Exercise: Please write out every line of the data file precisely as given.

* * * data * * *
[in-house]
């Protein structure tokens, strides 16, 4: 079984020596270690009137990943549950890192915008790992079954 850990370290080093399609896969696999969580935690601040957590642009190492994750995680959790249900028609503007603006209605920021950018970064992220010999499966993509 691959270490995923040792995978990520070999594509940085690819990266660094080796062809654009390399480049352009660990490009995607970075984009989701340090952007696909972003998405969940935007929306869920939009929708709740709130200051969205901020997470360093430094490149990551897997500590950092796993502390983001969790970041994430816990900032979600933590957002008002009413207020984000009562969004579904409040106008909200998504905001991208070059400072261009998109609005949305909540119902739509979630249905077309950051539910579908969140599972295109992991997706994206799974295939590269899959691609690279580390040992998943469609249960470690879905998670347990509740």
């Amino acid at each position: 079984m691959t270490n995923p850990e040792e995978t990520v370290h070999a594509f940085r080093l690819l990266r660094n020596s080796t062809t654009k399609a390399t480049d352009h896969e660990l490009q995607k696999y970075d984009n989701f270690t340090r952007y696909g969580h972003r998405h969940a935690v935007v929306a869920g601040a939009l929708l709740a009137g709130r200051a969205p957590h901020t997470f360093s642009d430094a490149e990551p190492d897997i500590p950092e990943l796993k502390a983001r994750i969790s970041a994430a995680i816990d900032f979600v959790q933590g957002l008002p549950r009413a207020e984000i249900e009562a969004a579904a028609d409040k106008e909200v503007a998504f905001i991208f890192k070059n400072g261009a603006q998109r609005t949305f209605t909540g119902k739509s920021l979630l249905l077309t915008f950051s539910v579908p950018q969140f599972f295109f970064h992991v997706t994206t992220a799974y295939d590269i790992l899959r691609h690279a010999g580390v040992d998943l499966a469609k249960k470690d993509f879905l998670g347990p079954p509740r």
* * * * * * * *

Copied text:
[in-house]
């Protein structure tokens, strides 16, 4: 079984020596270690009137990943549950890192915008790992079954 850990370290080093399609896969696999969580935690601040957590642009190492994750995680959790249900028609503007603006209605920021950018970064992220010999499966993509 691959270490995923040792995978990520070999594509940085690819990266660094080796062809654009390399480049352009660990490009995607970075984009989701340090952007696909972003998405969940935007929306869920939009929708709740709130200051969205901020997470360093430094490149990551897997500590950092796993502390983001969790970041994430816990900032979600933590957002008002009413207020984000009562969004579904409040106008909200998504905001991208070059400072261009998109609005949305909540119902739509979630249905077309950051539910579908969140599972295109992991997706994206799974295939590269899959691609690279580390040992998943469609249960470690879905998670347990509740």
């Amino acid at each position: 079984m691959t270490n995923p850990e040792e995978t990520v370290h070999a594509f940085r080093l690819l990266r660094n020596s080796t062809t654009k399609a390399t480049d352009h896969e660990l490009q995607k696999y970075d984009n989701f270690t340090r952007y696909g969580h972003r998405h969940a935690v935007v929306a869920g601040a939009l929708l709740a009137g709130r200051a969205p957590h901020t997470f360093s642009d430094a490149e990551p190492d897997i500590p950092e990943l796993k502390a983001r994750i969790s970041a994430a995680i816990d900032f979600v959790q933590g957002l008002p549950r009413a207020e984000i249900e009562a969004a579904a028609d409040k106008e909200v503007a998504f905001i991208f890192k070059n400072g261009a603006q998109r609005t949305f209605t909540g119902k739509s920021l979630l249905l077309t915008f950051s539910v579908p950018q969140f599972f295109f970064h992991v997706t994206t992220a799974y295939d590269i790992l899959r691609h690279a010999g580390v040992d998943l499966a469609k249960k470690d993509f879905l998670g347990p079954p509740r």